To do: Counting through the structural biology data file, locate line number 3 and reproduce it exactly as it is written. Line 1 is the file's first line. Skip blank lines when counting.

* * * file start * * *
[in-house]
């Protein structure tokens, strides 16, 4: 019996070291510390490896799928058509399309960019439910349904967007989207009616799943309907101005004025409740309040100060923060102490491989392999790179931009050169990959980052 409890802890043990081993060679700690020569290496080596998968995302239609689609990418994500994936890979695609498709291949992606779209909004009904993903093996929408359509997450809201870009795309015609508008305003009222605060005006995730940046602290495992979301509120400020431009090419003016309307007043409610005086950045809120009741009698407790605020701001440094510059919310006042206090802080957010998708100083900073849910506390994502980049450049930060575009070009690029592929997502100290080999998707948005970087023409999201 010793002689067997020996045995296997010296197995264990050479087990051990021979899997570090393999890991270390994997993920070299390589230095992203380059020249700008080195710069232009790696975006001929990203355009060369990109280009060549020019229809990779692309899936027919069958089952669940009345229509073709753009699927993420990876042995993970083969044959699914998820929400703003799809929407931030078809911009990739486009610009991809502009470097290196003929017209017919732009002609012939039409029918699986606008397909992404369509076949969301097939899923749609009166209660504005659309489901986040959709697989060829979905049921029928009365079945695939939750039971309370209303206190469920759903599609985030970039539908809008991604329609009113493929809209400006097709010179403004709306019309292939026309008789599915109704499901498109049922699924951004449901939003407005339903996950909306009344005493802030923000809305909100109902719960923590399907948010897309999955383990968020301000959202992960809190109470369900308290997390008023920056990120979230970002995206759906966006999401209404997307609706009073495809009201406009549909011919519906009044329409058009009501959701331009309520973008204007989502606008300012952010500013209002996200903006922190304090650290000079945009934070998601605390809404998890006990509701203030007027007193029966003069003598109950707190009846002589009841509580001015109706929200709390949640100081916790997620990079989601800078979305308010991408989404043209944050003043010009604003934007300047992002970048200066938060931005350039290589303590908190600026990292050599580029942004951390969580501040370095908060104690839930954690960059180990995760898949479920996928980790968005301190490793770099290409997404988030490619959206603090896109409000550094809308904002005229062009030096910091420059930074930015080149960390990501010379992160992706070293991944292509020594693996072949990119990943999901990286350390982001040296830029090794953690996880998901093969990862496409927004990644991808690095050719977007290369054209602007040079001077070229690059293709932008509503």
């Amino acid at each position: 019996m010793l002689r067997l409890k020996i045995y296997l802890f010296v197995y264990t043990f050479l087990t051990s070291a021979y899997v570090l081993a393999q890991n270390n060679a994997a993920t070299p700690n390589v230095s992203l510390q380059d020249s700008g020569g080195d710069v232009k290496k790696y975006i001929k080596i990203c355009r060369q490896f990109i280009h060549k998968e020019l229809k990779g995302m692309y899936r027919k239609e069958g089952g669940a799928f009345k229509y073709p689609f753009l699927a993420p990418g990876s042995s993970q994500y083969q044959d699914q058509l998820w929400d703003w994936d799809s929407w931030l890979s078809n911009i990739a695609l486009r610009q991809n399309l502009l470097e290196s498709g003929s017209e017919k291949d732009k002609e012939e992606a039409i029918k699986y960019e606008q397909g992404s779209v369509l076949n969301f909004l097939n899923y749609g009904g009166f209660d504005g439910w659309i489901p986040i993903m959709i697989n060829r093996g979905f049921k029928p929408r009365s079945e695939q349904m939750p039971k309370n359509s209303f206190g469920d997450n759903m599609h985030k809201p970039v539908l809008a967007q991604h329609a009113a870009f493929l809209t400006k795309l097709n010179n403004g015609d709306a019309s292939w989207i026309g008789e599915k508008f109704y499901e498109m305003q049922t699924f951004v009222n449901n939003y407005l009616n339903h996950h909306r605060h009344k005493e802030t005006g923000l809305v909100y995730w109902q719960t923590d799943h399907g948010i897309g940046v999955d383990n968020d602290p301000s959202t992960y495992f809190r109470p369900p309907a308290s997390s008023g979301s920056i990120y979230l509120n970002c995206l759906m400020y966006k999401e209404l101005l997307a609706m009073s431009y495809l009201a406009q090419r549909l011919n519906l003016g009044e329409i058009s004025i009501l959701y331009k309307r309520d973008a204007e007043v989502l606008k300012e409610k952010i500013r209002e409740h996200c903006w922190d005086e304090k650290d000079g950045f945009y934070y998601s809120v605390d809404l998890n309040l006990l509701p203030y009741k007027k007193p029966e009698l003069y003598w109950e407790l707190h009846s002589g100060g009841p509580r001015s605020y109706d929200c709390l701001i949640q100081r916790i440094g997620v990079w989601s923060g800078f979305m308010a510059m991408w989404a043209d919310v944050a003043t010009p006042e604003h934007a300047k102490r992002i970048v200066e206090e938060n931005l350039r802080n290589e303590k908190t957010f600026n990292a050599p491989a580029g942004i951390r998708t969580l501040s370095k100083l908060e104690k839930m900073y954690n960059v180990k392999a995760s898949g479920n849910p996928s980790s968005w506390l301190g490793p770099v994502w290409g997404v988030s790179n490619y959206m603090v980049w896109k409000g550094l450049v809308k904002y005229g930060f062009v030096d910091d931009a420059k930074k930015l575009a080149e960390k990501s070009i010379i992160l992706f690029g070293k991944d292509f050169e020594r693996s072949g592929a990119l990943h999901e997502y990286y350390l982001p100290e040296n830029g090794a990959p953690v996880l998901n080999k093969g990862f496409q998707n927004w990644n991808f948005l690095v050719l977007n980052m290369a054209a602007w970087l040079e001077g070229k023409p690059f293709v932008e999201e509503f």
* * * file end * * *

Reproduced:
């Amino acid at each position: 019996m010793l002689r067997l409890k020996i045995y296997l802890f010296v197995y264990t043990f050479l087990t051990s070291a021979y899997v570090l081993a393999q890991n270390n060679a994997a993920t070299p700690n390589v230095s992203l510390q380059d020249s700008g020569g080195d710069v232009k290496k790696y975006i001929k080596i990203c355009r060369q490896f990109i280009h060549k998968e020019l229809k990779g995302m692309y899936r027919k239609e069958g089952g669940a799928f009345k229509y073709p689609f753009l699927a993420p990418g990876s042995s993970q994500y083969q044959d699914q058509l998820w929400d703003w994936d799809s929407w931030l890979s078809n911009i990739a695609l486009r610009q991809n399309l502009l470097e290196s498709g003929s017209e017919k291949d732009k002609e012939e992606a039409i029918k699986y960019e606008q397909g992404s779209v369509l076949n969301f909004l097939n899923y749609g009904g009166f209660d504005g439910w659309i489901p986040i993903m959709i697989n060829r093996g979905f049921k029928p929408r009365s079945e695939q349904m939750p039971k309370n359509s209303f206190g469920d997450n759903m599609h985030k809201p970039v539908l809008a967007q991604h329609a009113a870009f493929l809209t400006k795309l097709n010179n403004g015609d709306a019309s292939w989207i026309g008789e599915k508008f109704y499901e498109m305003q049922t699924f951004v009222n449901n939003y407005l009616n339903h996950h909306r605060h009344k005493e802030t005006g923000l809305v909100y995730w109902q719960t923590d799943h399907g948010i897309g940046v999955d383990n968020d602290p301000s959202t992960y495992f809190r109470p369900p309907a308290s997390s008023g979301s920056i990120y979230l509120n970002c995206l759906m400020y966006k999401e209404l101005l997307a609706m009073s431009y495809l009201a406009q090419r549909l011919n519906l003016g009044e329409i058009s004025i009501l959701y331009k309307r309520d973008a204007e007043v989502l606008k300012e409610k952010i500013r209002e409740h996200c903006w922190d005086e304090k650290d000079g950045f945009y934070y998601s809120v605390d809404l998890n309040l006990l509701p203030y009741k007027k007193p029966e009698l003069y003598w109950e407790l707190h009846s002589g100060g009841p509580r001015s605020y109706d929200c709390l701001i949640q100081r916790i440094g997620v990079w989601s923060g800078f979305m308010a510059m991408w989404a043209d919310v944050a003043t010009p006042e604003h934007a300047k102490r992002i970048v200066e206090e938060n931005l350039r802080n290589e303590k908190t957010f600026n990292a050599p491989a580029g942004i951390r998708t969580l501040s370095k100083l908060e104690k839930m900073y954690n960059v180990k392999a995760s898949g479920n849910p996928s980790s968005w506390l301190g490793p770099v994502w290409g997404v988030s790179n490619y959206m603090v980049w896109k409000g550094l450049v809308k904002y005229g930060f062009v030096d910091d931009a420059k930074k930015l575009a080149e960390k990501s070009i010379i992160l992706f690029g070293k991944d292509f050169e020594r693996s072949g592929a990119l990943h999901e997502y990286y350390l982001p100290e040296n830029g090794a990959p953690v996880l998901n080999k093969g990862f496409q998707n927004w990644n991808f948005l690095v050719l977007n980052m290369a054209a602007w970087l040079e001077g070229k023409p690059f293709v932008e999201e509503f």